Teachers play a critical role in shaping girls’ future as coders

The Research Brief is a short take about interesting academic work.

The big idea

It doesn’t take long to help girls see a future for themselves in computer science, but it depends largely on how good their teachers are at recognizing the skills the girls have in coding, which is basically writing language for computers. We found that girls ages 10 to 12 can come to see themselves as coders in as little as a week. And there are diverse roles within the world of coding that allow girls with various personalities and skill sets to see themselves as coders. However, if educators recognize girls only for when they play a background role and help others, but not when they are more assertive and confident, then they may not develop their assertiveness and confidence in a way that enables them to succeed as coders.

To reach this conclusion, my colleagues

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Girls benefit from doing sports — ScienceDaily

Girls — but not boys — who participate actively in school sports activities in middle childhood show improved behaviour and attentiveness in early adolescence, suggests a new Canadian study published in Preventative Medicine.

“Girls who do regular extracurricular sports between ages 6 and 10 show fewer symptoms of attention-deficit/hyperactivity disorder (ADHD) at age 12, compared to girls who seldom do,” said Linda Pagani, a professor at Université de Montréal’s School of Psychoeducation.

“Surprisingly, however, boys do not appear to gain any behavioural benefit from sustained involvement in sports during middle childhood,” said Pagani, who led the study co-authored by her students Marie-Josée Harbec and Geneviève Fortin and McGill University associate medical professor Tracie Barnett.

As the team prepared their research, “it was unclear to what extent organized physical activity is beneficial for children with ADHD symptoms,” recalled Pagani.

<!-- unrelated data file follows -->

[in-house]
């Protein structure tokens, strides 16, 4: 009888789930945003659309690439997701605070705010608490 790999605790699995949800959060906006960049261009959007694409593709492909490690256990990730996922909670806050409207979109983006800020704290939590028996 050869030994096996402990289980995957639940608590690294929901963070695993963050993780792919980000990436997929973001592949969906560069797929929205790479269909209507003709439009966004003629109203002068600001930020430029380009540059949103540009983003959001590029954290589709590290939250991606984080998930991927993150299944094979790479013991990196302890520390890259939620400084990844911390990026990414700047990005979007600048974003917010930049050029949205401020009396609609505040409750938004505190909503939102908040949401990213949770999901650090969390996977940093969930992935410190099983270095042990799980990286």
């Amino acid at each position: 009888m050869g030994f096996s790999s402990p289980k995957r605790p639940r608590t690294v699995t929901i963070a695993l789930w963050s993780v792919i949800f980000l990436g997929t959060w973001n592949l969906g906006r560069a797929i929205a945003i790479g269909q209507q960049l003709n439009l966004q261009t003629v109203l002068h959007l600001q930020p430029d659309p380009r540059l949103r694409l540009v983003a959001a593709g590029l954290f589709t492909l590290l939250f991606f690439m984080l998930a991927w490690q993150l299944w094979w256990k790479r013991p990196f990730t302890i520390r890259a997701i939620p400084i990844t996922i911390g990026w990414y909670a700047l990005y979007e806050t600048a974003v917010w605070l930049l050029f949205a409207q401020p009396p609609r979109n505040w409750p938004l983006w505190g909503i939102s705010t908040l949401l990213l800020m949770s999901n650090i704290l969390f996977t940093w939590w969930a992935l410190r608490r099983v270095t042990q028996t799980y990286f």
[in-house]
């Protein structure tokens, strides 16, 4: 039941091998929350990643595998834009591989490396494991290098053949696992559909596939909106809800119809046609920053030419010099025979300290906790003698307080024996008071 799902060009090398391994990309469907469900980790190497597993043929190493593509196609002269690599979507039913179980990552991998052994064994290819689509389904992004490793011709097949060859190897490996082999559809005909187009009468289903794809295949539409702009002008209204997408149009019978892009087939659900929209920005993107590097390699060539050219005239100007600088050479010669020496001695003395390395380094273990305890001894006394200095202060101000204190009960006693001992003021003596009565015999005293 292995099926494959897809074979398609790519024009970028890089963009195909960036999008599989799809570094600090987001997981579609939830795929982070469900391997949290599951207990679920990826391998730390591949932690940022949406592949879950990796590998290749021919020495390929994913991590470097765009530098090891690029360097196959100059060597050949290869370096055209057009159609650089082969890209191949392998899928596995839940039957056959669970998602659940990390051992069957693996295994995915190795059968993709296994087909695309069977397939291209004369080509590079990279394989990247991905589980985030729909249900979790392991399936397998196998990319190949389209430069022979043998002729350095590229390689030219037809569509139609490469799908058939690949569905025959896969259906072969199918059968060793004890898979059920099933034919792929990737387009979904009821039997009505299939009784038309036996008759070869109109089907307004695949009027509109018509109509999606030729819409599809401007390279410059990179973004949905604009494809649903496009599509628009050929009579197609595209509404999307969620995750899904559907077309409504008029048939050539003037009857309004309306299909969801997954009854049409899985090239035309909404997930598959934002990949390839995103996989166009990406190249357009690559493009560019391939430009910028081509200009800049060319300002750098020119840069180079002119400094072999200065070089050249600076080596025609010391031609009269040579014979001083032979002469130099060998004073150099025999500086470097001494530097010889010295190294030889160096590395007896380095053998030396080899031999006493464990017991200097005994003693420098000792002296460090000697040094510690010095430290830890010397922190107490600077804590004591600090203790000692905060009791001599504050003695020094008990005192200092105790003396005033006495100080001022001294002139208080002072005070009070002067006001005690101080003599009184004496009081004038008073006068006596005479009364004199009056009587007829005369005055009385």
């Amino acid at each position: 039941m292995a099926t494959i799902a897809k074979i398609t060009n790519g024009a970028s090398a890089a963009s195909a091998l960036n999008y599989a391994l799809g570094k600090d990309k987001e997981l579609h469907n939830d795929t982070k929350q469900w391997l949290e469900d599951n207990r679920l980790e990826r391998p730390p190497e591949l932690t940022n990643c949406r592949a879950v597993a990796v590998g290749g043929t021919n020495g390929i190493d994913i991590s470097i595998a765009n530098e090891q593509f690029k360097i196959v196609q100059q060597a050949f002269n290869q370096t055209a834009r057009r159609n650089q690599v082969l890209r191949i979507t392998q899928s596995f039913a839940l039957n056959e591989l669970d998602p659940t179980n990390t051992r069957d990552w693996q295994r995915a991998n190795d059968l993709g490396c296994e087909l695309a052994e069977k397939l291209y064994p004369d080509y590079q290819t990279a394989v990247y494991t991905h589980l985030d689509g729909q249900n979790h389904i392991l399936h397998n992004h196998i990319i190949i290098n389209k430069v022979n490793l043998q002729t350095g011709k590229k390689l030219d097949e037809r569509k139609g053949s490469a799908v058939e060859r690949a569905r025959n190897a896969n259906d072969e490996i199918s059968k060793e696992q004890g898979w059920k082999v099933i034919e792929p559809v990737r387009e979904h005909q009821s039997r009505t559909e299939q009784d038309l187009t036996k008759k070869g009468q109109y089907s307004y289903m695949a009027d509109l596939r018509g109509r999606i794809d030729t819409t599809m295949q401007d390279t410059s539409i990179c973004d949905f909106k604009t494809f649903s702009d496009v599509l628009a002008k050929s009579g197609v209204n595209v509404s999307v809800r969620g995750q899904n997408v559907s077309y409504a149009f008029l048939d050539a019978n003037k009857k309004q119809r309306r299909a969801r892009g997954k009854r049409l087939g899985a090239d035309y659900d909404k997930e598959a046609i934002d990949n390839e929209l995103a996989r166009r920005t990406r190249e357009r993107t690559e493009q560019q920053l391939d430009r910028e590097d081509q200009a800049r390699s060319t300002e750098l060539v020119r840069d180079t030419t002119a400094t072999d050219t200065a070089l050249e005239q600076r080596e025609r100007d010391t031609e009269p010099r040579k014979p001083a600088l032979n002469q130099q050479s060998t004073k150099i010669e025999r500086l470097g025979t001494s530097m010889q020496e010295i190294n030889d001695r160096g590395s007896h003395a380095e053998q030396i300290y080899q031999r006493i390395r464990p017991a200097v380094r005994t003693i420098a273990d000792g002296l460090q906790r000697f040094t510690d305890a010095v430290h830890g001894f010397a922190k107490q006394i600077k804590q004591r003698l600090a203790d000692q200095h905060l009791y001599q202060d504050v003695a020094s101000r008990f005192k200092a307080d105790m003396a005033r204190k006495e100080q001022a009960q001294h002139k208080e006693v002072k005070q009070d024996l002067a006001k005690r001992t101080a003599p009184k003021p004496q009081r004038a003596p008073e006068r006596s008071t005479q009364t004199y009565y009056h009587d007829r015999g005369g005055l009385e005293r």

“Past studies have varied widely in quality, thus blurring the true

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New Research From Accenture and Girls Who Code Outlines Steps to Double the Number of Women in Technology in 10 Years

Joint report reveals just eight percent of women of color say it’s easy to thrive in technology

An inclusive culture is key to unlocking opportunities for women who are studying and working in technology, and holds the potential to double their number over the next 10 years, according to a joint research report by Accenture (NYSE: ACN) and Girls Who Code, an international nonprofit working to close the gender gap in technology.

This press release features multimedia. View the full release here: https://www.businesswire.com/news/home/20200929005390/en/

Accenture and Girls Who Code outline how much cultural practices can boost women in technology (Photo: Business Wire)

The report, “Resetting Tech Culture,” analyzed the journey for women in technology from college to mid-career. While there are many reasons women abandon a career in technology, the highest percentage of respondents — 37% — cite company culture as the leading cause.

The research shows that if every company

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